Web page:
Monday, May 26, 2003

May 26, 2003

The reality in which the Chavez administration is living these days is the looming recall election. This vote on Chavez rule is available to the opposition as of August 19, after fulfilling some specific requirements. All serious opinion polls, and the vehemence of the government in denying them, indicate that indeed Chavez is likely to lose the election. That is, if this one takes place. And the administration is not sitting still.

The first strategy is to make sure the opposition will have trouble to finance the recall election. The economic crisis is a godsend to Chavez. With his hijacking of the oil industry he has enough money for his pet projects and his supporters. This is an excellent carrot to rally his supporters and show the other side that if he happens to win then they would really be in trouble. Obviously they should reconsider their opposition. The daily reminder of what Chavez can do to their finances is the currency control installed since January 22.

It would be better to legally find a way to block or postpone the election until Chavez improves his numbers or manages to trump the cards in his favor and win. The sneaky way that is being used to name the electoral council, the miscellaneous laws to limit freedom of speech, tamper the composition of the high court, regulate the way a referendum can be called are all maneuvers to reach this goal that cannot be totally shut up since it is written into the 1999 constitution.

But if everything else fails, if the opinion polls do not improve, if the private sector accepts to bleed to death to finance the election, if the international pressure is too strong to resist and the legal tricks cannot be implemented fully, there is still the unrest card. Creating commotion is a good way to justify a state of emergency and adjourn sine die any type of election.

Why is Chavez so bent in not losing any election? One could say that no politician likes to lose elections but in the case of Chavez this goes further. Chavez aspires to be a world leader, the heir of Castro. All his international activities, all his support of Cuba no matter what, all his anti-globalization speeches aiming at rallying the new left around his persona bespeak to this frame of mind. Castro has never subjected himself to a free election and after 45 years is still alive and troublesome. In Nicaragua eventually the Sandinistas accepted to take the risk of an election. They lost and they became irrelevant on the world stage, becoming just “another” Nicaraguan political party. Chavez knows very well that if after 4 years of rule an election sanctions his system, he will become irrelevant on the world stage. He cannot bear the thought.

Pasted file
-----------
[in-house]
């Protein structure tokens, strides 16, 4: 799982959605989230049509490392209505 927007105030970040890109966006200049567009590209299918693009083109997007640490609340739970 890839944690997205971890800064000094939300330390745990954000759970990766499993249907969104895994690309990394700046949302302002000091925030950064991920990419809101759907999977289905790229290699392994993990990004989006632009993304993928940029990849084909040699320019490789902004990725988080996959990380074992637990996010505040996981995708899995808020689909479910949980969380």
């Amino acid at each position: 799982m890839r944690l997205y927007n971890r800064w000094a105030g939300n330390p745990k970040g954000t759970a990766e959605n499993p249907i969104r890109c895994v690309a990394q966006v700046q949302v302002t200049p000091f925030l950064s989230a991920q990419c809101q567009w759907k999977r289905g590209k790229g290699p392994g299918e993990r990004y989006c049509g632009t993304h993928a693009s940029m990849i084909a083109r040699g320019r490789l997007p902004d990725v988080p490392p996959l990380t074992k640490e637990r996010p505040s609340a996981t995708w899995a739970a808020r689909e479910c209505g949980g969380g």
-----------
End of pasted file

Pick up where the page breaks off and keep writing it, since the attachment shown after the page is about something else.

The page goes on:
Plenty of factual evidence of Chavez strategy can be found reading any Venezuelan newspaper through May. Indirect evidence can be found by reading the pro-Chavez media that are strangely silent on certain events such as the land seizures. They all amount to a good example of “la politique du pire”, the politics of the worst, made famous by Louis XVI during the French Revolution. Chavez is playing at creating a controlled havoc in the hope that he will reach eventually his ultimate goals, regardless of what people think or suffer. Chavez should be reminded that it cost Louis his head.

[1] This is the last installment of a series of articles on the Chavez counter-offensive, started on May 20

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